November 28, 2011 1 Comment
He’s my favorite kind of horse – a plain bay thoroughbred gelding. However, once he gets moving, Sea Lord is anything but plain, or average. You see, he’s a confirmed Grand Prix horse, and has been winning (with very good scores) under Sliva Martin.
I’m constantly surprised that TBs don’t find more favor with ammy riders. Those that have raced are the ultimate BTDT horses – vetting, trailering, bathing, shoeing are not a problem, nor are golf carts, goats, dogs, loud speakers and crowds. They do need to be re-trained when they leave the track – OTTBs strongly associate being ridden with running, for example, and things like standing for mounting are foreign concepts. But TBs are fast learners and are eager to please. A few months with an adept trainer who understands OTTBs will produce a really nice horse. My trainer, Christy Rettger, recently detailed the progress of her current young project, and he really has transformed in the short year she’s had him.
Generally speaking, thoroughbreds are real athletes, and have great work ethics and forward gears that are conducive to higher level work. True, they are not purpose bred for dressage – you will have to do some work and ride the horse correctly to get it through and over its back. You can’t “fake” it with a TB like you can with a warmblood that has higher natural head/neck carriage. But they are budget-friendly, willing and beautiful partners – I love how elegant a TB looks in the ring, compared to a heavier horse.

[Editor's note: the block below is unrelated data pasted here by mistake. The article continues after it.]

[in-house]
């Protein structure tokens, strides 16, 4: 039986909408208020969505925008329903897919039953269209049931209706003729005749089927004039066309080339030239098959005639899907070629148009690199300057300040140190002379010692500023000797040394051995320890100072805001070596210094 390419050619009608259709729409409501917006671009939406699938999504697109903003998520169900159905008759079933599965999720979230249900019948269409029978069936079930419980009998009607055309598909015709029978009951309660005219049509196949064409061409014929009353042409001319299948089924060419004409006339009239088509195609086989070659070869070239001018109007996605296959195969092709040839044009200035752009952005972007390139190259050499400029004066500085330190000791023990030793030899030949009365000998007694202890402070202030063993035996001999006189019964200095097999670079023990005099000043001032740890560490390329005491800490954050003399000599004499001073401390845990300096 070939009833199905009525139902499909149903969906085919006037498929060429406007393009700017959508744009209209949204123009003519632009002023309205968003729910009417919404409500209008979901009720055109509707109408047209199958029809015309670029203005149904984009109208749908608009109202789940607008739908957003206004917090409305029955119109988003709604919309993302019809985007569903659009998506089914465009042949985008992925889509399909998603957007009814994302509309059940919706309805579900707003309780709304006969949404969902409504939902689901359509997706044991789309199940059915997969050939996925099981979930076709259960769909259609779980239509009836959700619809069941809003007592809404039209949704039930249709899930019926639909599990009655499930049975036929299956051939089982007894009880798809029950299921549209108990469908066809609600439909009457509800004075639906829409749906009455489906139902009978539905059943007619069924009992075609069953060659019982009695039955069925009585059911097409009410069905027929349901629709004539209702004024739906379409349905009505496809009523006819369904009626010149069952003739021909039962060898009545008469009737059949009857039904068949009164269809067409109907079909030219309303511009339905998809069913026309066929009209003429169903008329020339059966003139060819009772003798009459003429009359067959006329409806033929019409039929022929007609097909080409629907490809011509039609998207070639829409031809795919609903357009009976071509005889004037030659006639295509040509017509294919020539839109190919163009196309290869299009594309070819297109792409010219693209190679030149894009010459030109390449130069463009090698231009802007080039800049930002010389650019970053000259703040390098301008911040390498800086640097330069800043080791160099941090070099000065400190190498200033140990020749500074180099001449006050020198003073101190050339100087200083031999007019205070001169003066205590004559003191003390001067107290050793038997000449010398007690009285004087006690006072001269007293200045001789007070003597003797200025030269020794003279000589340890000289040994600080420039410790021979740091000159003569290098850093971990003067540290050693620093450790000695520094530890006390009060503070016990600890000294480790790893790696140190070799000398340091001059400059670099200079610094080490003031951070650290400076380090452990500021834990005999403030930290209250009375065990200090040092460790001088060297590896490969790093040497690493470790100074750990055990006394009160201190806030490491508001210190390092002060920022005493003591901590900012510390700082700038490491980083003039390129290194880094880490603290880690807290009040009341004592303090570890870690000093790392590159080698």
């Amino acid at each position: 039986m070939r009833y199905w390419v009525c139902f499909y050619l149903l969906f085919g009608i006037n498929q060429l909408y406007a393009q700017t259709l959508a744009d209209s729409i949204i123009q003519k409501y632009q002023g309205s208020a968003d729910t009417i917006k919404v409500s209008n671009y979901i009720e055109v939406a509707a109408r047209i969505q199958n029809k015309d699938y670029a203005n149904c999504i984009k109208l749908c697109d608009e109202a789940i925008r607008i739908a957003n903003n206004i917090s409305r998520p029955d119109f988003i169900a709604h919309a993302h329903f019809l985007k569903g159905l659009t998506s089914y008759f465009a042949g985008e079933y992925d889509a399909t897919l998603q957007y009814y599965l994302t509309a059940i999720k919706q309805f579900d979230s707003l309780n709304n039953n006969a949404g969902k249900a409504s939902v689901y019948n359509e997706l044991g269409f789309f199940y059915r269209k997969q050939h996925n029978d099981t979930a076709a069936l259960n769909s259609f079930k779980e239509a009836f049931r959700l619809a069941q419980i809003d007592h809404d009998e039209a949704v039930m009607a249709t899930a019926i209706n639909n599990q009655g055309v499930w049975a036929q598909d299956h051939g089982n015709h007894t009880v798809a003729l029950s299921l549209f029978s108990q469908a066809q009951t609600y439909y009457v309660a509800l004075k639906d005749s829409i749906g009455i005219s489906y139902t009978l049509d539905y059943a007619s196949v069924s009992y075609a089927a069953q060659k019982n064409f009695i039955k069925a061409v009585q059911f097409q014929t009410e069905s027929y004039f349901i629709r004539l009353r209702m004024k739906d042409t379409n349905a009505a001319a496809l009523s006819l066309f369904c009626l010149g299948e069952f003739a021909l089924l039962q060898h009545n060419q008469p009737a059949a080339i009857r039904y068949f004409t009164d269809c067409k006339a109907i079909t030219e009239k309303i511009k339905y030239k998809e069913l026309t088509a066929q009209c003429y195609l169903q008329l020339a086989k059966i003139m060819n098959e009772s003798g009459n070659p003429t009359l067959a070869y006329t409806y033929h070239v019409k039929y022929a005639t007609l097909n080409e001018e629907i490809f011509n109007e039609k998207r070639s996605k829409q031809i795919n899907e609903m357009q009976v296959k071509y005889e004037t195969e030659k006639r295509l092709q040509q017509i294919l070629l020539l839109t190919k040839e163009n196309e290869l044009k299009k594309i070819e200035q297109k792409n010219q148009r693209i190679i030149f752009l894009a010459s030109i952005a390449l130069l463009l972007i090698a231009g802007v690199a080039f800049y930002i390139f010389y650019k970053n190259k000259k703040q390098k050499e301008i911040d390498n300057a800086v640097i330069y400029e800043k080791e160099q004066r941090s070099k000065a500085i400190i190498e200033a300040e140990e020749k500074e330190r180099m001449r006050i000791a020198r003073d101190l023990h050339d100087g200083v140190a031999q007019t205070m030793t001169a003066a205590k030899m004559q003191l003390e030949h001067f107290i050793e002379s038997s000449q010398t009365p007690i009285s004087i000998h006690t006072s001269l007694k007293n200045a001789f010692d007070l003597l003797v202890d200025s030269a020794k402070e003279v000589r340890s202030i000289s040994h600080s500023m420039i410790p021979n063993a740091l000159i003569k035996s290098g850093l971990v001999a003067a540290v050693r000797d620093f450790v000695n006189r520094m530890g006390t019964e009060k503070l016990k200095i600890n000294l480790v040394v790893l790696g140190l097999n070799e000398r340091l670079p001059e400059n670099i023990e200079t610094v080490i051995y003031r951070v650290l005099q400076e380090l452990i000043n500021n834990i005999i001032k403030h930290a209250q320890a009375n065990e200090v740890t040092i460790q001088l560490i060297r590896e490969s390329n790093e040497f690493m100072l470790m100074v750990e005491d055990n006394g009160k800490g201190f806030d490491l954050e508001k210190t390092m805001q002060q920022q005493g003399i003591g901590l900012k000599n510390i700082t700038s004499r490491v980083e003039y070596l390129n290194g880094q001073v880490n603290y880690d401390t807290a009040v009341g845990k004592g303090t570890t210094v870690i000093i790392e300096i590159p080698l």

Anyway, this seemed like a good day to plug Thoroughbreds for dressage. Did I mention that Sea Lord is for sale? If you have the ability and the cash, you could be gracing a GP ring near you on this refined and elegant creature. And if you’re in the market for your next mount, consider a Thoroughbred. At least go ride a few. I bet you’ll be glad you did.